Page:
“Under oath in a court of law, in March 2001, I took the witness stand to explain this matter in open court. Would I be so fool hardy to do so if my conduct could not withstand public scrutiny? Whether I am to be believed or not is for the people to decide,” Yong said.
According to Yong, Warisan Harta made profits and declared a dividend of RM7 million, which, he said, could be proven by looking at the WHSSB audited accounts before the end of his tenure as Chief Minister.
Yong claimed that Chong had been selective in releasing information to the 55,000 investors for the SAS losses and even told “my deputy Datuk Tham Nyip Shen that I have eaten the coffin money of the investors”.
Yong said he had no ill feelings towards those raising the Warisan Harta/NBT issue previously since the full facts were not available to them.
But, he contends Chong had access to all relevant documents during his tenure as Chief Minister and that furthermore, the agreements between WHSSB and Suniwang Sdn Bhd were prepared by Chong’s law firm.
“If there were anything wrong, you would have known much earlier. The big question is “Why only now?”” he said, claiming that Chong’s reference to the RM50 million cash was twisted to confuse the public as the RM50 million was paid to WHSSB, not the other way round.
Yong also stated in the letter that he did not believe that Chong was not researching the Warisan Harta issue to look for “evidence” to implicate him.
He said he assumed this by the “direct threats” allegedly made by Chong on him when Yong went to see him on Sept. 28, 2001 at Wisma Innoprise to discuss the gambling issue.
“I was there to state my party’s policy on gambling, which has been established ever since 1994, it was nothing against you”.
But, Yong said Chong responded that he would take action against him (and other ex-CMs) for so-called past wrongs and offences.
“It is a threat that reminds me of another more lethal threat made by the then Acting Prime Minister (former DPM in 1997).
On June 15, 1997 at the Sandakan Renaissance Hotel, (the former DPM) threatened myself and other State Ministers with actions unless the State Cabinet approve a gambling licence for operation in Sabah,” he said.
Yong said the property to explain the performance of SAS is the SSB itself.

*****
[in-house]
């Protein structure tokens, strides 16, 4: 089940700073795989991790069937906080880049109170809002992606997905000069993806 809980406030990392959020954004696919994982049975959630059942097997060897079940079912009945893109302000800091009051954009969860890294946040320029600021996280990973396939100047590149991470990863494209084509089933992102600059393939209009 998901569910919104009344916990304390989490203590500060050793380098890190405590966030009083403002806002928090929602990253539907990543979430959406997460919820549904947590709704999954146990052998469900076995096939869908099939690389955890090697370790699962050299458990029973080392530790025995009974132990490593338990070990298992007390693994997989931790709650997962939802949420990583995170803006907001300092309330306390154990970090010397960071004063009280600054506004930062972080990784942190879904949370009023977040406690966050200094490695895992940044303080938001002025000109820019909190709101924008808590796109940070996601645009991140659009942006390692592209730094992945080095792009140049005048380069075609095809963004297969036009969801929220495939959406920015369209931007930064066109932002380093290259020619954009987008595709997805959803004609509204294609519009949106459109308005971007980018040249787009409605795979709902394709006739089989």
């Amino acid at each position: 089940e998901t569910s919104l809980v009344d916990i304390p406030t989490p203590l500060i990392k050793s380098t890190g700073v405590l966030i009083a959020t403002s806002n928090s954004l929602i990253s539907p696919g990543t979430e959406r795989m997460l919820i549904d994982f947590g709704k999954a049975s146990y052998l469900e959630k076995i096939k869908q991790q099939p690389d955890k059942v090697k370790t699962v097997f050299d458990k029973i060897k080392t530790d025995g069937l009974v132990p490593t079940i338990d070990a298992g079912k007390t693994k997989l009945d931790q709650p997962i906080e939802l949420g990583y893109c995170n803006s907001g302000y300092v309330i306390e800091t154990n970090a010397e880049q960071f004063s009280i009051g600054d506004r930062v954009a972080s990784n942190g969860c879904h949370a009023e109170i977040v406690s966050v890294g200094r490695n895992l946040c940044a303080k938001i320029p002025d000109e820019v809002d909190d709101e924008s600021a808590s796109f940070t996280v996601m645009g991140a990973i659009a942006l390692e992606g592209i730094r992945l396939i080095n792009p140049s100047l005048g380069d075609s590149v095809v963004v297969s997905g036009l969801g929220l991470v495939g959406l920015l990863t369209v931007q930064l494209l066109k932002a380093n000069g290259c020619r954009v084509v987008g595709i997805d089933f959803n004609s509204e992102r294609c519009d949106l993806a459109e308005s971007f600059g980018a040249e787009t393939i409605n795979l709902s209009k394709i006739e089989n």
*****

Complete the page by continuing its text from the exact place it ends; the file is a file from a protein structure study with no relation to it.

“I believe that no CM or Minister or other politician, presently or in the past, are involved in SAS’ investment and management,” he concluded.
Also at the press conference were Vice President Datuk Wong Yit Ming, Secretary General Richard Yong and Supreme Council members.
20 August, 2004
Blame it on mart: SAS
Kota Kinabalu: Saham Sabah Berhad (SSB) the fund manager of the Saham Amanah Sabah (SAS) said its share price plummet had nothing to do with Warisan Harta Sabah Sdn Bhd (WHSSB) or anyone else for that matter.
SSB Chief Executive Officer Datuk Hj Hassan Hj Otoi said if anyone was to be blamed for the estimated RM400 million losses that the 55,000 investors incurred, it should be the share market itself.
Everyone knew about the economic turmoil that hit this part of the region resulting in the downturn which affected not only the SAS but other State-owned trust funds.
At that time, he said a vacuum was created in the share market since there were no buyers at all and only sellers who were willing to sell at any price.
Met at his office after he met Sabah Progressive Party (SAPP) leaders led by President Datuk Yong Teck Lee on Thursday, Hassan said investment of the SAS funds was made in accordance to strict procedures.
He said the investments were regulated by the Securities Commission (SC) and Investment Committee apart from the SSB external auditors, “therefore there was no room for any hanky panky.”
According to SSB Senior Investment Manager, Hassan Abbas so strict was the regulations that despite being a state-owned trust fund, SSB was not obliged to follow instructions even from the Chief Minister on which portfolios to invest.
The law and regulations set by the SC binds fund managers.
He said even in the SAS prospectus, it was clearly printed informing potential investors that there were elements of risk involved when they invest in SAS.
“In any investment, there is risk involved and even in property investment due to depreciation of value.”
Yong met Hassan at his office in CPS Tower Centre Point when they went there to get the SAS prospectus.
“He was kind enough to see us,” said Yong who was accompanied by Vice President Datuk Wong Yit Ming, Information Chief Norbert Chin and a Supreme Council member, Benny Low.